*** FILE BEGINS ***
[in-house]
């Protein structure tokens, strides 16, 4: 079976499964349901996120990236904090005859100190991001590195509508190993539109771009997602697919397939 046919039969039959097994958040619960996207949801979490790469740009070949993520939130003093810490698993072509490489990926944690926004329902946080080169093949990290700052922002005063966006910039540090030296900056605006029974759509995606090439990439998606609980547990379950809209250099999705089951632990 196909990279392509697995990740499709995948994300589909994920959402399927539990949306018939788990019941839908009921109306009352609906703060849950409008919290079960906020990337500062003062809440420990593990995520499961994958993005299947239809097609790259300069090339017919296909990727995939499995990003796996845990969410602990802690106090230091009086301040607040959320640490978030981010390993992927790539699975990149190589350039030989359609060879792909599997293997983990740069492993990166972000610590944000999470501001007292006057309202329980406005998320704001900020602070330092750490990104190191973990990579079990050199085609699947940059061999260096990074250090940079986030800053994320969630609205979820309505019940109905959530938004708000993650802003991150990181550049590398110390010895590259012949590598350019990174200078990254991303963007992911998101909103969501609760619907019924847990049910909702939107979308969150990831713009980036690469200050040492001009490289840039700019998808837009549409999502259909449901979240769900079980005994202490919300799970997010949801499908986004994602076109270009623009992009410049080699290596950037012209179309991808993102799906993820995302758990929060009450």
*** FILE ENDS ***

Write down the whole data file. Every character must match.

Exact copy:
[in-house]
């Protein structure tokens, strides 16, 4: 079976499964349901996120990236904090005859100190991001590195509508190993539109771009997602697919397939 046919039969039959097994958040619960996207949801979490790469740009070949993520939130003093810490698993072509490489990926944690926004329902946080080169093949990290700052922002005063966006910039540090030296900056605006029974759509995606090439990439998606609980547990379950809209250099999705089951632990 196909990279392509697995990740499709995948994300589909994920959402399927539990949306018939788990019941839908009921109306009352609906703060849950409008919290079960906020990337500062003062809440420990593990995520499961994958993005299947239809097609790259300069090339017919296909990727995939499995990003796996845990969410602990802690106090230091009086301040607040959320640490978030981010390993992927790539699975990149190589350039030989359609060879792909599997293997983990740069492993990166972000610590944000999470501001007292006057309202329980406005998320704001900020602070330092750490990104190191973990990579079990050199085609699947940059061999260096990074250090940079986030800053994320969630609205979820309505019940109905959530938004708000993650802003991150990181550049590398110390010895590259012949590598350019990174200078990254991303963007992911998101909103969501609760619907019924847990049910909702939107979308969150990831713009980036690469200050040492001009490289840039700019998808837009549409999502259909449901979240769900079980005994202490919300799970997010949801499908986004994602076109270009623009992009410049080699290596950037012209179309991808993102799906993820995302758990929060009450």